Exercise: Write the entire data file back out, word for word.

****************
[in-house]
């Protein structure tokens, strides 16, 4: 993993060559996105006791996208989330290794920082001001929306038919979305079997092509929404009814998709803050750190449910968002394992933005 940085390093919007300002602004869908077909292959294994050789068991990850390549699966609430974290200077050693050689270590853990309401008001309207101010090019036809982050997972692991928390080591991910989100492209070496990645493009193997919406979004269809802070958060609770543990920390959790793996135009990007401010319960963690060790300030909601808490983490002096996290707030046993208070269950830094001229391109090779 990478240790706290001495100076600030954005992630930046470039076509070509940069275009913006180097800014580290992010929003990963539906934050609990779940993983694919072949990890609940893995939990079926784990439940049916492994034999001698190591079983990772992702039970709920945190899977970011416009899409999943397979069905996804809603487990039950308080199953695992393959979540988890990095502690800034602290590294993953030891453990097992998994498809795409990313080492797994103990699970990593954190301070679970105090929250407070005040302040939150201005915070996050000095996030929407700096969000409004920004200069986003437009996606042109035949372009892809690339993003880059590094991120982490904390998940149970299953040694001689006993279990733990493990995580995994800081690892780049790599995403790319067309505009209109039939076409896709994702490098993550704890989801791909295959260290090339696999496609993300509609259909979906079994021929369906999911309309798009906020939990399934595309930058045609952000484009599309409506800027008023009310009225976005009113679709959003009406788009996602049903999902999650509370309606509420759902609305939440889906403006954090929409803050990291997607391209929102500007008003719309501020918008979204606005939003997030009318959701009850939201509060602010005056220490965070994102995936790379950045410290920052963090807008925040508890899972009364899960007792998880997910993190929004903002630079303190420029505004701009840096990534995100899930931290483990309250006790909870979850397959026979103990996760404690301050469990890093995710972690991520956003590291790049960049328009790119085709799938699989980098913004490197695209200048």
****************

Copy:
[in-house]
């Protein structure tokens, strides 16, 4: 993993060559996105006791996208989330290794920082001001929306038919979305079997092509929404009814998709803050750190449910968002394992933005 940085390093919007300002602004869908077909292959294994050789068991990850390549699966609430974290200077050693050689270590853990309401008001309207101010090019036809982050997972692991928390080591991910989100492209070496990645493009193997919406979004269809802070958060609770543990920390959790793996135009990007401010319960963690060790300030909601808490983490002096996290707030046993208070269950830094001229391109090779 990478240790706290001495100076600030954005992630930046470039076509070509940069275009913006180097800014580290992010929003990963539906934050609990779940993983694919072949990890609940893995939990079926784990439940049916492994034999001698190591079983990772992702039970709920945190899977970011416009899409999943397979069905996804809603487990039950308080199953695992393959979540988890990095502690800034602290590294993953030891453990097992998994498809795409990313080492797994103990699970990593954190301070679970105090929250407070005040302040939150201005915070996050000095996030929407700096969000409004920004200069986003437009996606042109035949372009892809690339993003880059590094991120982490904390998940149970299953040694001689006993279990733990493990995580995994800081690892780049790599995403790319067309505009209109039939076409896709994702490098993550704890989801791909295959260290090339696999496609993300509609259909979906079994021929369906999911309309798009906020939990399934595309930058045609952000484009599309409506800027008023009310009225976005009113679709959003009406788009996602049903999902999650509370309606509420759902609305939440889906403006954090929409803050990291997607391209929102500007008003719309501020918008979204606005939003997030009318959701009850939201509060602010005056220490965070994102995936790379950045410290920052963090807008925040508890899972009364899960007792998880997910993190929004903002630079303190420029505004701009840096990534995100899930931290483990309250006790909870979850397959026979103990996760404690301050469990890093995710972690991520956003590291790049960049328009790119085709799938699989980098913004490197695209200048």